Rotten Apples: An Investigation Of The Prevalence And Predictors Of Teacher Cheating
AbstractWe develop an algorithm for detecting teacher cheating that combines information on unexpected test score fluctuations and suspicious patterns of answers for students in a classroom. Using data from the Chicago public schools, we estimate that serious cases of teacher or administrator cheating on standardized tests occur in a minimum of 4-5 percent of elementary school classrooms annually. The observed frequency of cheating appears to respond strongly to relatively minor changes in incentives. Our results highlight the fact that high-powered incentive systems, especially those with bright line rules, may induce unexpected behavioral distortions such as cheating. Statistical analysis, however, may provide a means of detecting illicit acts, despite the best attempts of perpetrators to keep them clandestine. © 2001 the President and Fellows of Harvard College and the Massachusetts Institute of Technology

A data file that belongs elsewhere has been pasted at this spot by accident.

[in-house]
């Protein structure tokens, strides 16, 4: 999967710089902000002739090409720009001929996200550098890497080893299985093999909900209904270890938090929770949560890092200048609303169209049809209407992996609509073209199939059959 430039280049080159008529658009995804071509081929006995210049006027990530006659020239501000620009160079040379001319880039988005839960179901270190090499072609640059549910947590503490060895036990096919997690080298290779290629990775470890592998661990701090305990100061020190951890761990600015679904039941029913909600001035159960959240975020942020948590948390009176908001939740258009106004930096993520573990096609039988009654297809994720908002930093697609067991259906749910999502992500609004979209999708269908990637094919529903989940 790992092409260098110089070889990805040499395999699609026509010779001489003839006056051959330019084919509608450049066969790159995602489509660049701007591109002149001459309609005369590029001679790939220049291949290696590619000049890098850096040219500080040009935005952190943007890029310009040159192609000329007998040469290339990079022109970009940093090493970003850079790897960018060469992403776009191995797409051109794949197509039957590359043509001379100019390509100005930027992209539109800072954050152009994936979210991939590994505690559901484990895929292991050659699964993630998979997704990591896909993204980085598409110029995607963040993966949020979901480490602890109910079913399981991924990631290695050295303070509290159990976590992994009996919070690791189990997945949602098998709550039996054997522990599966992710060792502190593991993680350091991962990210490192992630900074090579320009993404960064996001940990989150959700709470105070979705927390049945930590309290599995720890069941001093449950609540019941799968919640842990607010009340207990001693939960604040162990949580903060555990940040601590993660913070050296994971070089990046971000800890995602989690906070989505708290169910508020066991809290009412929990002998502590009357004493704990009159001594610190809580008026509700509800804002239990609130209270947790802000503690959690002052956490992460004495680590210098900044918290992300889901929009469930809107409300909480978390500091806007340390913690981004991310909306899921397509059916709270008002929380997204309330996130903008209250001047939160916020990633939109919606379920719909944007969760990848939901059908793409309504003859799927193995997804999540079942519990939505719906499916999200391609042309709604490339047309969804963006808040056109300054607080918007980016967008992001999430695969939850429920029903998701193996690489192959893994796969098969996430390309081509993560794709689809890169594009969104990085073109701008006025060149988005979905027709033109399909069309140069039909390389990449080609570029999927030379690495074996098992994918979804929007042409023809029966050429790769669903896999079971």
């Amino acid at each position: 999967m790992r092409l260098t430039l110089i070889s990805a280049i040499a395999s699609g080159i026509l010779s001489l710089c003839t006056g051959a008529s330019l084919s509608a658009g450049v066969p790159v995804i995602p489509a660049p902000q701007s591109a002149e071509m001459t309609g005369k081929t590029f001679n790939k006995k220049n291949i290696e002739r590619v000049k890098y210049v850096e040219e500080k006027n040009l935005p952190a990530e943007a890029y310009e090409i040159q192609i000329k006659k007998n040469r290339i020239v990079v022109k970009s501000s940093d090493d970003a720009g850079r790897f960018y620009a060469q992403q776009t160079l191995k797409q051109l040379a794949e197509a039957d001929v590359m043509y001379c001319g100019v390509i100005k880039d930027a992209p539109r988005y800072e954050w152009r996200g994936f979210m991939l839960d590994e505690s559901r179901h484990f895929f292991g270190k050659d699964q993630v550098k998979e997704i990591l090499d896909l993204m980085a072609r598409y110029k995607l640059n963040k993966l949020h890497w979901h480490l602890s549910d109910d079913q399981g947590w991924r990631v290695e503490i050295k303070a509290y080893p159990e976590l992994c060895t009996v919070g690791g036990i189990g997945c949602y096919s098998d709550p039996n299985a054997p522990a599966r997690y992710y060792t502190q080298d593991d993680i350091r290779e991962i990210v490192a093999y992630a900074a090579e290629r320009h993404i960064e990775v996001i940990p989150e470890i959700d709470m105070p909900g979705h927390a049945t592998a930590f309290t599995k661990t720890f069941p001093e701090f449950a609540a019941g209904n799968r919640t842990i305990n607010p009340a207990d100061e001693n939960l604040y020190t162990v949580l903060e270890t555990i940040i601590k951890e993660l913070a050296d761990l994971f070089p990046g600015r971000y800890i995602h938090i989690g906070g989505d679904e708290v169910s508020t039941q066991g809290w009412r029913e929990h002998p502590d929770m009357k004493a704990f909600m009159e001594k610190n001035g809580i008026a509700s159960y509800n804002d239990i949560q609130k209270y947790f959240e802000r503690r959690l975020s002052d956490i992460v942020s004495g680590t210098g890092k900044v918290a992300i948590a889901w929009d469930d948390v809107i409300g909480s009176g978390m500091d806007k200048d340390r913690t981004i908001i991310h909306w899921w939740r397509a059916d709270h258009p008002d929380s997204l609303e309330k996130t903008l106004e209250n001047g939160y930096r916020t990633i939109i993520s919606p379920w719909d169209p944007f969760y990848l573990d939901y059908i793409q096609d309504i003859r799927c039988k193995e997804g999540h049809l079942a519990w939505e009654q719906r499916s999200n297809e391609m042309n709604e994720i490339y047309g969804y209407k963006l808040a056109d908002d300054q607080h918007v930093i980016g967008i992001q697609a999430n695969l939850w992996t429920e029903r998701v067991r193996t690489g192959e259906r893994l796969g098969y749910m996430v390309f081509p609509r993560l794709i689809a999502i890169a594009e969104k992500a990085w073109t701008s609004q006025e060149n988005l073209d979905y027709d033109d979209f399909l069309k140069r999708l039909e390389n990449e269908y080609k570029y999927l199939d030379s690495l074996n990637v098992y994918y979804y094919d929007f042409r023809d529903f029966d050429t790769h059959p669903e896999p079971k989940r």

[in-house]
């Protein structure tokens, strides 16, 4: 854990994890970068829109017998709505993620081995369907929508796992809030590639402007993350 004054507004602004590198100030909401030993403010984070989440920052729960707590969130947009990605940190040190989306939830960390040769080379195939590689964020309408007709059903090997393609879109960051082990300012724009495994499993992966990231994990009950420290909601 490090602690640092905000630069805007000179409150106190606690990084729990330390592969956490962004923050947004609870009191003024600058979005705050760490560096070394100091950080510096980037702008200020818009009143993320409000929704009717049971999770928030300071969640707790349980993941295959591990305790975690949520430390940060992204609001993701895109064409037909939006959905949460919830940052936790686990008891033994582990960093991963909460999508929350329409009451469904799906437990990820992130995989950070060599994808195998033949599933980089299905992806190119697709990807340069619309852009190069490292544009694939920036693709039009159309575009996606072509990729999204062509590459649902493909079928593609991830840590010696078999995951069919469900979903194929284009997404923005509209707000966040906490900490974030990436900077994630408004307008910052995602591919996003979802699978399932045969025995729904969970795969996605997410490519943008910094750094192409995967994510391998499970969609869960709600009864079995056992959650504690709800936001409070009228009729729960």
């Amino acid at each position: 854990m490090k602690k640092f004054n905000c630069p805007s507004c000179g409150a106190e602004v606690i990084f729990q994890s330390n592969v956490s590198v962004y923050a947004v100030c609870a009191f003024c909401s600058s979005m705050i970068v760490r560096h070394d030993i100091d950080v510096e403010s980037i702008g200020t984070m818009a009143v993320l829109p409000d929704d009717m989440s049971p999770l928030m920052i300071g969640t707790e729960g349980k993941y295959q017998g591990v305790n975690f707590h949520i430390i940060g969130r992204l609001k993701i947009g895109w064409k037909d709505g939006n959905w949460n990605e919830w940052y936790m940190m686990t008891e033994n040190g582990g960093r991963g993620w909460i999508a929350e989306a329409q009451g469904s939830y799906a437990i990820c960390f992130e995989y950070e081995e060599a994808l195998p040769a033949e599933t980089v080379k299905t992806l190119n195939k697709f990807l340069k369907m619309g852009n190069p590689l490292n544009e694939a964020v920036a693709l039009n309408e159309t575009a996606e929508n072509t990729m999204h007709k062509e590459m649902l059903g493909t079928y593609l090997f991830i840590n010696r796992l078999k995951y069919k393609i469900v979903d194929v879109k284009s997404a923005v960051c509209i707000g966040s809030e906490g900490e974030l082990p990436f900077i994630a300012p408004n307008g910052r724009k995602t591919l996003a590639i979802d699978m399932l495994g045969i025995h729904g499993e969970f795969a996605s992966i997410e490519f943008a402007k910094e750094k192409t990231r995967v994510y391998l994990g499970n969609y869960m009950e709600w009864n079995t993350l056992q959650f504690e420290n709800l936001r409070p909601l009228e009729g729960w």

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Bibliographic InfoArticle provided by MIT Press in its journal The Quarterly Journal of Economics.
Volume (Year): 118 (2003)
Issue (Month): 3 (August)
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Web page: http://mitpress.mit.edu/journals/
Other versions of this item:
- Brian A. Jacob & Steven D. Levitt, 2003. "Rotten Apples: An Investigation of the Prevalence and Predictors of Teacher Cheating," NBER Working Papers 9413, National Bureau of Economic Research, Inc.
- I20 - Health, Education, and Welfare - - Education - - - General
- K42 - Law and Economics - - Legal Procedure, the Legal System, and Illegal Behavior - - - Illegal Behavior and the Enforcement of Law
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